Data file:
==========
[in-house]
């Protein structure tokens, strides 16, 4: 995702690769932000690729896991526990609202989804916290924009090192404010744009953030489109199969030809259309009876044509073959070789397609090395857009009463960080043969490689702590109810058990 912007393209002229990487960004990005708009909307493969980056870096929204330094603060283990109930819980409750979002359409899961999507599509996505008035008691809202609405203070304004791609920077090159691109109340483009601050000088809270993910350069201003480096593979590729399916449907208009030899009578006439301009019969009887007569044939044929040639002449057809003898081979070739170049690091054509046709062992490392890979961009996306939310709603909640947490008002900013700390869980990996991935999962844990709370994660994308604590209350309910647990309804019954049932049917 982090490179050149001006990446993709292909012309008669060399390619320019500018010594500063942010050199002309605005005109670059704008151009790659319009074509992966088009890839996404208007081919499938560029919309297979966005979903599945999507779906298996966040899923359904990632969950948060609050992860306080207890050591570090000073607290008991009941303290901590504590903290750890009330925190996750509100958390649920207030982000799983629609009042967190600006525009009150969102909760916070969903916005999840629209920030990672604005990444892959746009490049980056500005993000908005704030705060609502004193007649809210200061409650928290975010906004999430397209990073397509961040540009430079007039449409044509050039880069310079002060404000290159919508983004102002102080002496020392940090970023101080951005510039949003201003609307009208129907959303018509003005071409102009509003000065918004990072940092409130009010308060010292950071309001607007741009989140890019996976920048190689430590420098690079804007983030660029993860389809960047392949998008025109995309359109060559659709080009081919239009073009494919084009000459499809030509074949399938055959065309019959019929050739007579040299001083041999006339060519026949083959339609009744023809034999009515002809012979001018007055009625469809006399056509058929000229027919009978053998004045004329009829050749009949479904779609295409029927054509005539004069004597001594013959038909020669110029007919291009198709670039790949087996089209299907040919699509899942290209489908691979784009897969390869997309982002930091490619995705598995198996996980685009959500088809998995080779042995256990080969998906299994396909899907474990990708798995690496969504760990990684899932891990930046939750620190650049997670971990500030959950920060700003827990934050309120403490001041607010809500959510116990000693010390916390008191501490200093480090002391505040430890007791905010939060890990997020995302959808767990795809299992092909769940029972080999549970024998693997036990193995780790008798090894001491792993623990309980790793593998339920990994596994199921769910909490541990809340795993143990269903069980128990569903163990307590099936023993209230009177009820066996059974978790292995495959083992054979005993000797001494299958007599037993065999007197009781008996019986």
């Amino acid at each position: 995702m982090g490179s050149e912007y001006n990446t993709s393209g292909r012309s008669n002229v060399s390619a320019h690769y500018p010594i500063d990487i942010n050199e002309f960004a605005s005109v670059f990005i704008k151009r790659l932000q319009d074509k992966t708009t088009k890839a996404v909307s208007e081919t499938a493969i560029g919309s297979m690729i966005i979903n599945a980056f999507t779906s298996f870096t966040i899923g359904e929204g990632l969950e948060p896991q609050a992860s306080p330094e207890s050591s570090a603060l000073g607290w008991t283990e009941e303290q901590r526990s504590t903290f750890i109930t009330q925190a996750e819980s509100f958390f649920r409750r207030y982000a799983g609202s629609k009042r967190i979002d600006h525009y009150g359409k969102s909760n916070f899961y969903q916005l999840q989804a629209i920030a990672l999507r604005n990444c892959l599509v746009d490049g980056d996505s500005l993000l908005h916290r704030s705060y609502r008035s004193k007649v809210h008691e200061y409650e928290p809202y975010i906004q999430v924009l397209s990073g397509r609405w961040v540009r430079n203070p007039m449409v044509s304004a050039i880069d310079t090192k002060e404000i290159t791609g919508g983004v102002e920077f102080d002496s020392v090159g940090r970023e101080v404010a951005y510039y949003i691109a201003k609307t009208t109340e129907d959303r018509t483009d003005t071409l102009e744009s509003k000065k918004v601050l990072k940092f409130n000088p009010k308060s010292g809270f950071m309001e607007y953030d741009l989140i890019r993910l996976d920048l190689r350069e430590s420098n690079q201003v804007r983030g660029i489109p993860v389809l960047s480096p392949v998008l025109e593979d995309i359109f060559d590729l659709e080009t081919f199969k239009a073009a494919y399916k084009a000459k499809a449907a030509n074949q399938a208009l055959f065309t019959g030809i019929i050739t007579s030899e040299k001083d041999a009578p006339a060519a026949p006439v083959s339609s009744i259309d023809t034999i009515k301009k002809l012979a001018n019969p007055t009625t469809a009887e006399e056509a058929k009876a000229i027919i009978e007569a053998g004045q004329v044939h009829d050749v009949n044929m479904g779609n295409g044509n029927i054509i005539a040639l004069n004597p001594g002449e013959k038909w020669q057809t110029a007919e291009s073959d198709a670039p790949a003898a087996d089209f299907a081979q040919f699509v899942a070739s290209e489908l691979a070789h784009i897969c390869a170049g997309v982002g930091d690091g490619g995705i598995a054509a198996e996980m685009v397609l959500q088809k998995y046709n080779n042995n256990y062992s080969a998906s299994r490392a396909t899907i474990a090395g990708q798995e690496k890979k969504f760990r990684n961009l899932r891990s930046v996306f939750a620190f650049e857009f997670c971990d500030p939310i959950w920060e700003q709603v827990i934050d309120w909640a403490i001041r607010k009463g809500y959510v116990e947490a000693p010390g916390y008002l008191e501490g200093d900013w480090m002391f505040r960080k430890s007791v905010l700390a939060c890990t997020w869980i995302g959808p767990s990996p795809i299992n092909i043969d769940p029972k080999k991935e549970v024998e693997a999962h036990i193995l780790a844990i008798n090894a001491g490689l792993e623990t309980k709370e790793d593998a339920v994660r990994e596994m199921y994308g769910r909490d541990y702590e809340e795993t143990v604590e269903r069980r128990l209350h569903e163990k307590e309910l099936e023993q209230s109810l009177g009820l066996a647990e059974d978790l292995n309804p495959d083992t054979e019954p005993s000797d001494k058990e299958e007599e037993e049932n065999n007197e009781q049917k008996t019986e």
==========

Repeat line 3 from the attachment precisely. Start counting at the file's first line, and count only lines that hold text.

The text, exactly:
């Amino acid at each position: 995702m982090g490179s050149e912007y001006n990446t993709s393209g292909r012309s008669n002229v060399s390619a320019h690769y500018p010594i500063d990487i942010n050199e002309f960004a605005s005109v670059f990005i704008k151009r790659l932000q319009d074509k992966t708009t088009k890839a996404v909307s208007e081919t499938a493969i560029g919309s297979m690729i966005i979903n599945a980056f999507t779906s298996f870096t966040i899923g359904e929204g990632l969950e948060p896991q609050a992860s306080p330094e207890s050591s570090a603060l000073g607290w008991t283990e009941e303290q901590r526990s504590t903290f750890i109930t009330q925190a996750e819980s509100f958390f649920r409750r207030y982000a799983g609202s629609k009042r967190i979002d600006h525009y009150g359409k969102s909760n916070f899961y969903q916005l999840q989804a629209i920030a990672l999507r604005n990444c892959l599509v746009d490049g980056d996505s500005l993000l908005h916290r704030s705060y609502r008035s004193k007649v809210h008691e200061y409650e928290p809202y975010i906004q999430v924009l397209s990073g397509r609405w961040v540009r430079n203070p007039m449409v044509s304004a050039i880069d310079t090192k002060e404000i290159t791609g919508g983004v102002e920077f102080d002496s020392v090159g940090r970023e101080v404010a951005y510039y949003i691109a201003k609307t009208t109340e129907d959303r018509t483009d003005t071409l102009e744009s509003k000065k918004v601050l990072k940092f409130n000088p009010k308060s010292g809270f950071m309001e607007y953030d741009l989140i890019r993910l996976d920048l190689r350069e430590s420098n690079q201003v804007r983030g660029i489109p993860v389809l960047s480096p392949v998008l025109e593979d995309i359109f060559d590729l659709e080009t081919f199969k239009a073009a494919y399916k084009a000459k499809a449907a030509n074949q399938a208009l055959f065309t019959g030809i019929i050739t007579s030899e040299k001083d041999a009578p006339a060519a026949p006439v083959s339609s009744i259309d023809t034999i009515k301009k002809l012979a001018n019969p007055t009625t469809a009887e006399e056509a058929k009876a000229i027919i009978e007569a053998g004045q004329v044939h009829d050749v009949n044929m479904g779609n295409g044509n029927i054509i005539a040639l004069n004597p001594g002449e013959k038909w020669q057809t110029a007919e291009s073959d198709a670039p790949a003898a087996d089209f299907a081979q040919f699509v899942a070739s290209e489908l691979a070789h784009i897969c390869a170049g997309v982002g930091d690091g490619g995705i598995a054509a198996e996980m685009v397609l959500q088809k998995y046709n080779n042995n256990y062992s080969a998906s299994r490392a396909t899907i474990a090395g990708q798995e690496k890979k969504f760990r990684n961009l899932r891990s930046v996306f939750a620190f650049e857009f997670c971990d500030p939310i959950w920060e700003q709603v827990i934050d309120w909640a403490i001041r607010k009463g809500y959510v116990e947490a000693p010390g916390y008002l008191e501490g200093d900013w480090m002391f505040r960080k430890s007791v905010l700390a939060c890990t997020w869980i995302g959808p767990s990996p795809i299992n092909i043969d769940p029972k080999k991935e549970v024998e693997a999962h036990i193995l780790a844990i008798n090894a001491g490689l792993e623990t309980k709370e790793d593998a339920v994660r990994e596994m199921y994308g769910r909490d541990y702590e809340e795993t143990v604590e269903r069980r128990l209350h569903e163990k307590e309910l099936e023993q209230s109810l009177g009820l066996a647990e059974d978790l292995n309804p495959d083992t054979e019954p005993s000797d001494k058990e299958e007599e037993e049932n065999n007197e009781q049917k008996t019986e």